Why You Don’t Need to Speak Another Language to Teach English

People ask me all the time whether I spoke the native language of whatever country I was living in when I taught EFL.  (Did you speak much Turkish?  How good was your Hungarian?)  When they find out I started teaching in those countries long before I had a decent grasp of the local language, the next question I’m asked is “How can you teach English to them if you don’t know their language?”

I can see where this question is coming from, but honestly I don’t feel like my effectiveness as a teacher is inhibited in the least by not knowing my students’ language.  Here’s why.

Teaching is not Translating

I think these questions stem from a faulty assumption that teaching EFL or ESL comes down to translating.  You say a word in English and the equivalent word in the learner’s native tongue, and now they know that word.  Move on to the next word, and before you know it, they’re speaking English!  If you’re already a teacher, you know that’s not how it works, at least not if you want them to learn effectively.

Or maybe the assumption is that teachers would need to speak the local language to explain all the English words and concepts.  Perhaps this is because that the method many schools in America use to teacher their students Spanish or whatever language they’re learning.  But again, that’s not the most effective way for students to learn.

Both of these faulty assumptions arise from a third: that understanding the words one another is saying is essential to communication.  It’s not.  It helps, obviously (at least initially), but there are plenty of other ways to communicate.  It’s through those ways that we communicate with learners who don’t yet know English, without ever using their native language.

Other Ways to Communicate

There are lots of ways to communicate, including things we do even with people who speak the same language.  Teachers simply have to be more intentional in these areas.

Some of the methods are more rudimentary, like pointing to things, drawing things, or acting things out.  In fact, communication-based games like Pictionary, Charades, and Activity are no strangers to the classroom.  Other methods require a bit more thought: using certain tones and demonstrating one’s focus narrow down the possible message more than you might think.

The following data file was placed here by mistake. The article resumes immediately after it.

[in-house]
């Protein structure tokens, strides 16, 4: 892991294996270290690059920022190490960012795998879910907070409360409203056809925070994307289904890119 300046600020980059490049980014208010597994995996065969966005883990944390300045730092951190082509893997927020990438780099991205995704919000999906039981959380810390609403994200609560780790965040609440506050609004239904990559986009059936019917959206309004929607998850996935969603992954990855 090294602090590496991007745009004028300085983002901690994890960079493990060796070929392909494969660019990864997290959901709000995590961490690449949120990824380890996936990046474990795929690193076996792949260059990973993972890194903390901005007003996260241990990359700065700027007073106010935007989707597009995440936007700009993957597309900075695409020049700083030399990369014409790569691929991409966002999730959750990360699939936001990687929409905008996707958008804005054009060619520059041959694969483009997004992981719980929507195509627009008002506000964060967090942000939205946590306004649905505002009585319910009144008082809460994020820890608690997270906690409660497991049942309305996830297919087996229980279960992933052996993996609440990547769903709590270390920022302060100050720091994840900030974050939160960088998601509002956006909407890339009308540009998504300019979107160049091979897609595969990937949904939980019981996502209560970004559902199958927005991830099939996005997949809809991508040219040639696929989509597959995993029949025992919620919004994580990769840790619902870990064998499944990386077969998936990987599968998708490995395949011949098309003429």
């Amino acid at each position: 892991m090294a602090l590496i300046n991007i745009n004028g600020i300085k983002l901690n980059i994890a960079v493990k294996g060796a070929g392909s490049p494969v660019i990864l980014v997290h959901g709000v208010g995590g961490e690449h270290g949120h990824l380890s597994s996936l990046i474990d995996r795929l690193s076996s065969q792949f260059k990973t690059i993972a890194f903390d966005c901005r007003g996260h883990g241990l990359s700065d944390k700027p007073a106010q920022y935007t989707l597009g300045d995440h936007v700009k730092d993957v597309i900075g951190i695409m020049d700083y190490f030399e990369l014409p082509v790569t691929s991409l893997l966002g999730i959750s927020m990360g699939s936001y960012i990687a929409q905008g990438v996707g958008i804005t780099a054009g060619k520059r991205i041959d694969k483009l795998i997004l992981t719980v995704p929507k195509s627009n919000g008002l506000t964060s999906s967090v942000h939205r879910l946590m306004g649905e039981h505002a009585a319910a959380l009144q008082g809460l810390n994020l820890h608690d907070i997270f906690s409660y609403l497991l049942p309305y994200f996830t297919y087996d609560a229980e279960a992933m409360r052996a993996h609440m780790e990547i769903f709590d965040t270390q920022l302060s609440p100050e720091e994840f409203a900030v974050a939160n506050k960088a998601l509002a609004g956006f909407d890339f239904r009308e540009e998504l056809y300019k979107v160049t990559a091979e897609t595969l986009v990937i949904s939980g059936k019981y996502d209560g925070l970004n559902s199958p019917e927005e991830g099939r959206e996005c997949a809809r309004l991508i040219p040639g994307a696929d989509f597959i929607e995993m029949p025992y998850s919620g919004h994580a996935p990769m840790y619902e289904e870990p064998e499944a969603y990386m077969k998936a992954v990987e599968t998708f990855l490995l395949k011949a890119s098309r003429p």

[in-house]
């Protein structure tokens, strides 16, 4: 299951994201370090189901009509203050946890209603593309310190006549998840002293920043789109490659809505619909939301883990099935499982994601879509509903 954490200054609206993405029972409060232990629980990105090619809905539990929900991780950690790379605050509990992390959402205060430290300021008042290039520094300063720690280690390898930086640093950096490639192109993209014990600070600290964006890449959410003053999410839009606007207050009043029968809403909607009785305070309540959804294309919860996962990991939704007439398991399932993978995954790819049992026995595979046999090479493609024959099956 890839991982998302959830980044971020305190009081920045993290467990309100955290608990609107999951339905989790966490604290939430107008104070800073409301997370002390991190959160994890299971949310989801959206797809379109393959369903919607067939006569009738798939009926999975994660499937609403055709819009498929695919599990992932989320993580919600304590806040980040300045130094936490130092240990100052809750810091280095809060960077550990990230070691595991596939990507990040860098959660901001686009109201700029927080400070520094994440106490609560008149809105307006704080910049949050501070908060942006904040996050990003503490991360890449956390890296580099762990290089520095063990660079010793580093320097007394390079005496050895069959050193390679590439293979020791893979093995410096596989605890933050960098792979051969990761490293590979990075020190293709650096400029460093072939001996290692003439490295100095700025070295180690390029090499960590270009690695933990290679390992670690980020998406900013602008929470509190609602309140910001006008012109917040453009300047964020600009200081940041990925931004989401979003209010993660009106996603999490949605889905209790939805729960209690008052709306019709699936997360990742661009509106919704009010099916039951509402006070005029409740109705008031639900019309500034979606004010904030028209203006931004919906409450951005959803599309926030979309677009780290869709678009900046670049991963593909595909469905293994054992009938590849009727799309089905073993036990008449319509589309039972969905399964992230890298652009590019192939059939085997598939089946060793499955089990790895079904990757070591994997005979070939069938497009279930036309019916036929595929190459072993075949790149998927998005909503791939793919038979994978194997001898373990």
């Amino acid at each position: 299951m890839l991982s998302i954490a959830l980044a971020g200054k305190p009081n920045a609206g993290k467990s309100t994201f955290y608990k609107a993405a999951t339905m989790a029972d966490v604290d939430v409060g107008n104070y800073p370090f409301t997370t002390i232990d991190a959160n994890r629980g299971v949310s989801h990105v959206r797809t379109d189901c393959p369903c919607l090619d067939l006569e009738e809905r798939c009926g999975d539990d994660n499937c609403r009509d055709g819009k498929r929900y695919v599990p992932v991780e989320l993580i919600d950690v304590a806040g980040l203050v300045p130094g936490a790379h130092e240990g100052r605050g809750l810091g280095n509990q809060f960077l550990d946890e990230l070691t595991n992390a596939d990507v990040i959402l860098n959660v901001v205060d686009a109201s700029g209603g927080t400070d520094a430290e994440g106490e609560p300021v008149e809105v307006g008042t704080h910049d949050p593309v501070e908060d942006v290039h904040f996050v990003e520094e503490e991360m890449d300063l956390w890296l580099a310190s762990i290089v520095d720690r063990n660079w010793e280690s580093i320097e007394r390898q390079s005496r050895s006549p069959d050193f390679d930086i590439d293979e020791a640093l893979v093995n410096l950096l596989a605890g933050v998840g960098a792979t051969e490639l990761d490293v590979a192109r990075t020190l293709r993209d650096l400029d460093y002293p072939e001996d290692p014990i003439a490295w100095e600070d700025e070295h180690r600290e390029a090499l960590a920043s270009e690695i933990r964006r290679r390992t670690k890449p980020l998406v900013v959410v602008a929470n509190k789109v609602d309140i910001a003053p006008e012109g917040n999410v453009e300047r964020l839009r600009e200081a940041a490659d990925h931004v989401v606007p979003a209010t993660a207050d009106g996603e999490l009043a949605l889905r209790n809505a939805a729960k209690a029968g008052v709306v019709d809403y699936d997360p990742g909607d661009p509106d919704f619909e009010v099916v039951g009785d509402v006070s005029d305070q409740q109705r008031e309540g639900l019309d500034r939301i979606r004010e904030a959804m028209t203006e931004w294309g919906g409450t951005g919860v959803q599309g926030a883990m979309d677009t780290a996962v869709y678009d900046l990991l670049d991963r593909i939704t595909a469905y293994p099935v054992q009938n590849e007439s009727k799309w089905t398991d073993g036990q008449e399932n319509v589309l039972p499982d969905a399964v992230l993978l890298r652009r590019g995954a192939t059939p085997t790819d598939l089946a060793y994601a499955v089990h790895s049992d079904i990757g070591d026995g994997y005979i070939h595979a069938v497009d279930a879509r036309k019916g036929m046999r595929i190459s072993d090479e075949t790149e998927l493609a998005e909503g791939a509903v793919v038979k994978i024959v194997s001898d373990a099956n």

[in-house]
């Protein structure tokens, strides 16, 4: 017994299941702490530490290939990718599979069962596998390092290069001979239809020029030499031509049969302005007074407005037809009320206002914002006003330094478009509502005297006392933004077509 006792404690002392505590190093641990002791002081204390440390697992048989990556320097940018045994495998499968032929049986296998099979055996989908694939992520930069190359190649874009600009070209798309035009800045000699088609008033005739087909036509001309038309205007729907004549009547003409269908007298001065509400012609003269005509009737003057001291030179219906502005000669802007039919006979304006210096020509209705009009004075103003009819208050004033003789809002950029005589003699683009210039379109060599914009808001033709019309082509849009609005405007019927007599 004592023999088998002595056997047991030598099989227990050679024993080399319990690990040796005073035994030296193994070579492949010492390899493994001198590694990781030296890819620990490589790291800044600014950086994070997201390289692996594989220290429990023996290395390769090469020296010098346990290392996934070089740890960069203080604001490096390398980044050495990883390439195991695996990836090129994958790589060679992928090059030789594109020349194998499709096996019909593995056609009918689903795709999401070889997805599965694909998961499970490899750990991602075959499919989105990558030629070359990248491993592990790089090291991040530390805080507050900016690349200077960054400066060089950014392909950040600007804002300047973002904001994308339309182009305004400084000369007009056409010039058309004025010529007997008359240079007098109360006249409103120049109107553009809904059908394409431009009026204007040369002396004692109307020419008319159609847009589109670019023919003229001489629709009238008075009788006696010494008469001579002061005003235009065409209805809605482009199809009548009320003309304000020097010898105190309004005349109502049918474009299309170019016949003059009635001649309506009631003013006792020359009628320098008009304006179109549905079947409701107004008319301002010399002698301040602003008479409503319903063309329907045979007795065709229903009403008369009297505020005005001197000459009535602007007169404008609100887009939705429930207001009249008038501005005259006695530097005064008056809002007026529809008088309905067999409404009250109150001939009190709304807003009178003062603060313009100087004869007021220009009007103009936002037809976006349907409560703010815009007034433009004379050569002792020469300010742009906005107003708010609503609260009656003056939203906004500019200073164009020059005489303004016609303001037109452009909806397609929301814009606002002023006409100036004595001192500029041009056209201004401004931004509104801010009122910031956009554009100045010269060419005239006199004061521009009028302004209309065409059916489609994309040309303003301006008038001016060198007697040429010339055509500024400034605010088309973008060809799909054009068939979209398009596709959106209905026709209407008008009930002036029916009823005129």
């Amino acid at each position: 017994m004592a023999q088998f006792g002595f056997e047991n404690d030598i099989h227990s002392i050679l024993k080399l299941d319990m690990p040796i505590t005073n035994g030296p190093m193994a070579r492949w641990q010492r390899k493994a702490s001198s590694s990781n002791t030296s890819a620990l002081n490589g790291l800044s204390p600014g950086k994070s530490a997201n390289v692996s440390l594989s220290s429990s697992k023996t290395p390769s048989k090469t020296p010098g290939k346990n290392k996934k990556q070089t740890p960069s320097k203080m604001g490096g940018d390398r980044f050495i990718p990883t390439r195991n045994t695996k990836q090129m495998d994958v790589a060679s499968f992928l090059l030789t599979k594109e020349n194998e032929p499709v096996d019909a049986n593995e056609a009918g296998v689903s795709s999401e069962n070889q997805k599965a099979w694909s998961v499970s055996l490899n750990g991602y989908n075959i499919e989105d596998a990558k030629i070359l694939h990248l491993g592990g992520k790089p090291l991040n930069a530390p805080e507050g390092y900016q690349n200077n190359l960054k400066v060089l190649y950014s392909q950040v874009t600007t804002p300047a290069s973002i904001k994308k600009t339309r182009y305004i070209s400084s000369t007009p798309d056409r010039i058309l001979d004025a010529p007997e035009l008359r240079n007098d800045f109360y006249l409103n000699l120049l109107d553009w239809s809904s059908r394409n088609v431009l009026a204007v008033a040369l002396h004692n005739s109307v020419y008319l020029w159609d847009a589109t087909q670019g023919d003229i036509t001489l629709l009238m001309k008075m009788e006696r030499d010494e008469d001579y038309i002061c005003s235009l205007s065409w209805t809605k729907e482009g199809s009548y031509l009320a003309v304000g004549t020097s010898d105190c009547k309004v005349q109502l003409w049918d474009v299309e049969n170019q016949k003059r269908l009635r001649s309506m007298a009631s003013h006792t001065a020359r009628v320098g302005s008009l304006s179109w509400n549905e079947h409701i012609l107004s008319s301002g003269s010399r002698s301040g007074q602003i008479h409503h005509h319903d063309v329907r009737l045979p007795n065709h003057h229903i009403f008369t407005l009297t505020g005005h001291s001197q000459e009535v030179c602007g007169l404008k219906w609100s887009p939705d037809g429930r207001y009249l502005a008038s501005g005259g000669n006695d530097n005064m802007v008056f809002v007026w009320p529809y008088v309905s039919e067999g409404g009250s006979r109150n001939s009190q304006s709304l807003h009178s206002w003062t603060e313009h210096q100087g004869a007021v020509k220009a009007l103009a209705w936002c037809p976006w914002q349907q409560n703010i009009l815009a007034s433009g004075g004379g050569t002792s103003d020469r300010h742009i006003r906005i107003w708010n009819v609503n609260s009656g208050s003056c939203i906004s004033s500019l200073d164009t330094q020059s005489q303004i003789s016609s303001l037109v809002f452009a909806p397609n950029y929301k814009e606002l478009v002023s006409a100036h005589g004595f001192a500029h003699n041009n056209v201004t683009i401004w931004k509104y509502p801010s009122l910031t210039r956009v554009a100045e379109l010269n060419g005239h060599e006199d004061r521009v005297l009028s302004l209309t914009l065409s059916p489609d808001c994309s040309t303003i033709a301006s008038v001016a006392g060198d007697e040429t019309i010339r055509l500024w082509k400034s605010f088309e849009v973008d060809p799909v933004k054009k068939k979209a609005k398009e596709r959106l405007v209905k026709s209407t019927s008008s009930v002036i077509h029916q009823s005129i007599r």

There are so many ways to communicate that we put them in a different post.  Check out Communicating Without Words.

The Trouble with Using the Native Tongue

I mentioned earlier that using the students’ native tongue to explain everything or merely to translate all the words they need to know is ineffective.  There may be times where it makes sense to teach these ways, but they shouldn’t be your primary method of teaching.  The main issue here is that students can use their native tongue as a crutch – they continue to depend on it, and as long as they can use it in the classroom, they’ll be less motivated to learn English.

Even for those students who are eager to learn and put forth the effort, using their native tongue too much can cause problems.  In their minds, they have to do a quick translation before using a second language; everything is filtered through their primary language first.  This causes language production to slow down, and at times can result in inaccuracies.  If you don’t teach with their native tongue, then the students won’t learn to filter English through their native tongue.

Even once I did learn the students’ language, I pretended I didn’t understand anything they said unless it was in English.  Forcing them to speak in English leads to them thinking in English.  Ask anyone who’s studied another language both abroad and in their home country, and they’ll tell you they learned so much more by being immersed in the language for one year than by five years of language classes back home.

From the Ground Up

Young children raised in bilingual households have no issue leaning both languages, or even three (if a third language is prevalent in their community or is featured in their school).  Yet no one sits down with them on a regular basis and translates words from one language to the next; they know words independently of their translations, and they understand on their own when there are two equivalent words from different languages.  The natural way for them to learn is simply to start from scratch for each language they’re learning.

If you don’t know any bilingual or trilingual children, just think of how a child learns even one language.  No one pulls out a dictionary to define ‘cat’ to a toddler.  They learn by observation, and gradually by identifying patterns.  While they do this naturally, students in school and adult learners need to put a bit more thought into it, but it’s still the best way to acquire another language.

Learn the Local Tongue Anyway

The whole point of this post is to show that knowing the learners’ native language is not a requirement for teaching those learners another language.  However, I recommend that you learn the language anyway.  Learning more languages expands your understanding of English, connects you with other cultures, and helps you identify which areas students might struggle with (compared to students with different native languages).

The long list of reasons to learn other languages will have to wait for another post.

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